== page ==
Experts used to think nearly all nitrogen in soil came directly from the atmosphere, sequestered by microbes or dissolved in rain. But it turns out scientists have been overlooking another major source of this element, which is crucial to plant growth: up to a quarter of the nitrogen in soil and plants seeps out of bedrock, according to a study published in April in Science.
Apart from a few scattered studies, “the [research] community never thought to look at the rocks,” says lead study author Benjamin Z. Houlton, a global ecologist at the University of California, Davis. This discovery has implications beyond understanding the planet's nitrogen cycle; it could also alter climate models. It suggests plants in certain areas may be able to grow faster and larger than previously thought and could thus absorb more carbon dioxide, Houlton says.
As global temperatures rise, calculating how much heat-trapping carbon dioxide plants soak up is becoming increasingly important. The exact amount remains uncertain, but Houlton notes that plants could provide “a little bit more of a cushion ... to store our carbon pollution.”
Previous research had examined the balance between how much nitrogen in sediments makes it to the mantle (the layer below the earth's crust) and how much volcanoes release into the atmosphere (which is 78 percent nitrogen). Beginning in the 1970s, a few studies showed that several types of sedimentary rock contain nitrogen from long-dead plants, algae and animals deposited on the ancient seafloor. A handful of papers suggested the element might leach into soil in certain places. But scientists did not follow up on these findings, and the amount of nitrogen released as rocks weather was thought to be insignificant. “It wasn't entering into the paradigm of how we think the nitrogen cycle works,” Houlton says.
He and his colleagues published a study in 2011 in Nature finding that forest soils above sedimentary rock in parts of California contain 50 percent more nitrogen than in areas overlying igneous (volcanic) rock. They also found 42 percent more nitrogen in trees growing over sedimentary bedrock. Although the research suggested the element was making its way from rocks into soil and plants in a few specific areas, it did not show this to be a significant phenomenon worldwide.
In their new study, Houlton and his colleagues used California as a model geologic system because the state contains most of the planet's rock types. They measured nitrogen levels in nearly 1,000 Californian samples and in others from around the globe. They then developed a computer model to calculate how quickly the earth's rocks break down and release nitrogen into the soil.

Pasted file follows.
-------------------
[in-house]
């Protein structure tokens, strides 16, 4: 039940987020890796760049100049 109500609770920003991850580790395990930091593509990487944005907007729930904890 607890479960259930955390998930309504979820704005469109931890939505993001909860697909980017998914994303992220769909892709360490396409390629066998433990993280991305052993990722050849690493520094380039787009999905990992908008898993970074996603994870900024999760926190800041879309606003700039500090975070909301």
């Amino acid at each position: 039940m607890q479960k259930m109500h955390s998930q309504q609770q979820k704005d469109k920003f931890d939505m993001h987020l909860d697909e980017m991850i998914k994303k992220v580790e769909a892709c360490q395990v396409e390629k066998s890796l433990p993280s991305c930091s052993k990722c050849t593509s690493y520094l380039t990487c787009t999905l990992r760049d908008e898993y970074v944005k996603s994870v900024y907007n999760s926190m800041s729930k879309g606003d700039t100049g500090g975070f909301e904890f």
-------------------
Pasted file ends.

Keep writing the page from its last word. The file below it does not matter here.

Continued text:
Nitrogen liberated by weathering processes eventually makes its way to the ocean, where it is deposited in rocks as they form on the seafloor. Tectonic plate movement lifts up the rocks; they degrade and release their nitrogen, which gets absorbed by plants and animals and trapped in rocks again—perpetuating the cycle. Weathering can involve both physical breakdown—which is accelerated when rocks are thrust upward and exposed to the elements as mountain ranges—and chemical dissolution, such as when acidic rainwater reacts with compounds in rocks.
William Schlesinger, a biogeochemist at the Cary Institute of Ecosystem Studies in Millbrook, N.Y., who was not involved in the study, says he once measured substantial nitrogen levels in rocks but did not “put two and two together.” He had assumed this was not a widespread or important source of the soil nutrient. But Schlesinger cautions against overinterpreting the significance of the new findings, noting that the amount of nitrogen entering soils via synthetic fertilizers dwarfs that from rocks. He thinks the discovery should be incorporated into global models for nitrogen and carbon but adds, “I don't think it's going to rewrite our understanding of climate change.”
Nevertheless, the findings explain puzzlingly high nitrogen levels in some soils. “Our study helps to resolve that gap between what the observations were saying and what the models were predicting,” Houlton says. These results are especially important in considering massive, nitrogen-rich forests in Canada and Russia, many of which overlie sedimentary formations.
Houlton says that the new study used rather conservative measurements of nitrogen in rocks and that the actual quantity is probably higher than his team calculated. “Certainly humans and our activities have dramatically increased the amount of erosion,” which would boost nitrogen release through weathering, he says—and “we haven't considered that in our study.”